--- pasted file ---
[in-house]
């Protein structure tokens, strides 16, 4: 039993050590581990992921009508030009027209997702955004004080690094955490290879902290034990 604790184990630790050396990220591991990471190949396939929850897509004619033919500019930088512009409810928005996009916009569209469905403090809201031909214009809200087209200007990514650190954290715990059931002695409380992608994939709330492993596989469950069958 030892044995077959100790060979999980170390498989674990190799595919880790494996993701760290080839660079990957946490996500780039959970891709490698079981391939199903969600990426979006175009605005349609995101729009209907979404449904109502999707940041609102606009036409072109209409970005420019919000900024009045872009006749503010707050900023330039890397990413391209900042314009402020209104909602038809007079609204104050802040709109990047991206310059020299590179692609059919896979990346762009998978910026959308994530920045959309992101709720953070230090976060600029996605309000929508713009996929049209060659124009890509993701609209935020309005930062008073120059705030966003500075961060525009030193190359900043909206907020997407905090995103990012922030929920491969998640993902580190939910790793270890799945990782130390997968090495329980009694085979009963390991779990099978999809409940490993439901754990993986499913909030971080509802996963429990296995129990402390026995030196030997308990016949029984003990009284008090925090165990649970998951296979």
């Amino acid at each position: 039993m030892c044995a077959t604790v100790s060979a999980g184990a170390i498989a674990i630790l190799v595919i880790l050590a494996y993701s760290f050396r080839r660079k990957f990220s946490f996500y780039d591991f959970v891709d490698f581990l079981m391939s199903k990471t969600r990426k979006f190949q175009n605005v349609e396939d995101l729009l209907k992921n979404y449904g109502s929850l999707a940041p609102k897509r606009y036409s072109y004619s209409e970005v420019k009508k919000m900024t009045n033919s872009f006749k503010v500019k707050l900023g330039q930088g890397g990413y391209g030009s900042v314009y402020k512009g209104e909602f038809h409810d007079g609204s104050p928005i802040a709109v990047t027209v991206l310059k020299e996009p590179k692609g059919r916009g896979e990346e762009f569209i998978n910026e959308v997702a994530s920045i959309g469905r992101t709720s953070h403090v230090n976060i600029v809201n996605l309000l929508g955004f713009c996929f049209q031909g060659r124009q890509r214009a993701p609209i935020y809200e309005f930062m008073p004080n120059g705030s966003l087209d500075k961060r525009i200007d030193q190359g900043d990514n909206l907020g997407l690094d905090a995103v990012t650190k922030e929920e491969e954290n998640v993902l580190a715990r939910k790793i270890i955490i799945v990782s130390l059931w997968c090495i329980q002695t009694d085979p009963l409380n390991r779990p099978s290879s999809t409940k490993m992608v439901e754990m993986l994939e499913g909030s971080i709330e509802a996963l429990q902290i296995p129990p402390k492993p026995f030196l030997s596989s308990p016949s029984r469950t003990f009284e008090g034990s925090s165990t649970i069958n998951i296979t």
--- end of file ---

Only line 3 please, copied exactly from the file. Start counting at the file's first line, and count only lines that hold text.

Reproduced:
């Amino acid at each position: 039993m030892c044995a077959t604790v100790s060979a999980g184990a170390i498989a674990i630790l190799v595919i880790l050590a494996y993701s760290f050396r080839r660079k990957f990220s946490f996500y780039d591991f959970v891709d490698f581990l079981m391939s199903k990471t969600r990426k979006f190949q175009n605005v349609e396939d995101l729009l209907k992921n979404y449904g109502s929850l999707a940041p609102k897509r606009y036409s072109y004619s209409e970005v420019k009508k919000m900024t009045n033919s872009f006749k503010v500019k707050l900023g330039q930088g890397g990413y391209g030009s900042v314009y402020k512009g209104e909602f038809h409810d007079g609204s104050p928005i802040a709109v990047t027209v991206l310059k020299e996009p590179k692609g059919r916009g896979e990346e762009f569209i998978n910026e959308v997702a994530s920045i959309g469905r992101t709720s953070h403090v230090n976060i600029v809201n996605l309000l929508g955004f713009c996929f049209q031909g060659r124009q890509r214009a993701p609209i935020y809200e309005f930062m008073p004080n120059g705030s966003l087209d500075k961060r525009i200007d030193q190359g900043d990514n909206l907020g997407l690094d905090a995103v990012t650190k922030e929920e491969e954290n998640v993902l580190a715990r939910k790793i270890i955490i799945v990782s130390l059931w997968c090495i329980q002695t009694d085979p009963l409380n390991r779990p099978s290879s999809t409940k490993m992608v439901e754990m993986l994939e499913g909030s971080i709330e509802a996963l429990q902290i296995p129990p402390k492993p026995f030196l030997s596989s308990p016949s029984r469950t003990f009284e008090g034990s925090s165990t649970i069958n998951i296979t």